Sherry Matulis

On this date in 1931, Sherry Matulis was "born an atheist (aren't we all?) in the small town of Nevada, Iowa. You couldn't go out to play hopscotch or kick-the-can without tripping over a church or two. (Or a tavern. The churches had a reciprocal arrangement, I think. . .)" she wrote in a column for The Feminist Connection. "But tripping over all those churches wasn't the real problem. The real problem was all that time spent inside them--skipping over the facts of reality." ("Speaking of Religious Experiences, speech on October 24, 1981, to the annual convention of the Freedom From Religion Foundation, Louisville, Kentucky.) At 20, Sherry was surprised to find herself in the first "Miss Universe" contest, selected by photographs submitted by her husband. As the "village atheist" in Peoria, Illinois, Sherry ran small businesses for many years, and had five children. A poet and writer, Sherry became a national spokesperson for abortion rights in the 1980s, when she wrote about her life-threatening experience in seeking an illegal abortion in Peoria, Illinois, in 1954. Sherry was invited to speak about her experiences before a U.S. Senate Judiciary Subcommittee, chaired by Orrin Hatch, in 1981. She has testified before several state legislatures. In 1990, Sherry spoke at the U.S. Senate committee hearings on the Freedom of Choice Act. A firm atheist, Sherry has appeared on many radio and national TV programs. Her articles, stories and poetry have been published in such periodicals as Redbook, Isaac Asimov's Science Fiction Magazine, Questar, Analog, Freethought Today, and The Rationalist. She has received many awards for her work to protect abortion rights, including from the American Humanist Association and the National Organization for Women. D. 2014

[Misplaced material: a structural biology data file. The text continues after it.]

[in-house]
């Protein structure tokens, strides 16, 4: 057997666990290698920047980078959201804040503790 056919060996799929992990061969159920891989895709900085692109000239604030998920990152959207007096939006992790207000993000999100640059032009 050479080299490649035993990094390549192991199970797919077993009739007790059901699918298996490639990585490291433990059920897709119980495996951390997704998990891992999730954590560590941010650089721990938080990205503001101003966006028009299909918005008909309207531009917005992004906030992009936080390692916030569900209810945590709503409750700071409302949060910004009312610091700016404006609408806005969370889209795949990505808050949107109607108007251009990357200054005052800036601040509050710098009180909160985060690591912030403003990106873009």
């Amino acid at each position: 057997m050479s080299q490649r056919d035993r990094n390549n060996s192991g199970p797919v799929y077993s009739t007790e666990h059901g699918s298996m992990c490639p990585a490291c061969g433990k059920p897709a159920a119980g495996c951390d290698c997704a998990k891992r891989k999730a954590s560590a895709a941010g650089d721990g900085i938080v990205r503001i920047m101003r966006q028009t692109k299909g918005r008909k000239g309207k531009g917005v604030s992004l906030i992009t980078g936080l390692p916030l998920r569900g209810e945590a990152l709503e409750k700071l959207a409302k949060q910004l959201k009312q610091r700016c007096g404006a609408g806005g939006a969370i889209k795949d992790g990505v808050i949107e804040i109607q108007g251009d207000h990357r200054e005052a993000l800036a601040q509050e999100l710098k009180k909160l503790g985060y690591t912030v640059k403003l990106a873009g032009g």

Religion's Child

Aware of light and yet condemned to grope
Through dark regression's cave, told she must find
Life's purpose in that blackness, without hope,
Denied the luminescence of her mind
Until, at last, she finds the darkness kind,
Religion's child--a babe once bright and fair,
Curls up, tucks in her tail, and says her prayer.

—-Sherry Matulis, Women Without Superstition

Compiled by Annie Laurie Gaylor

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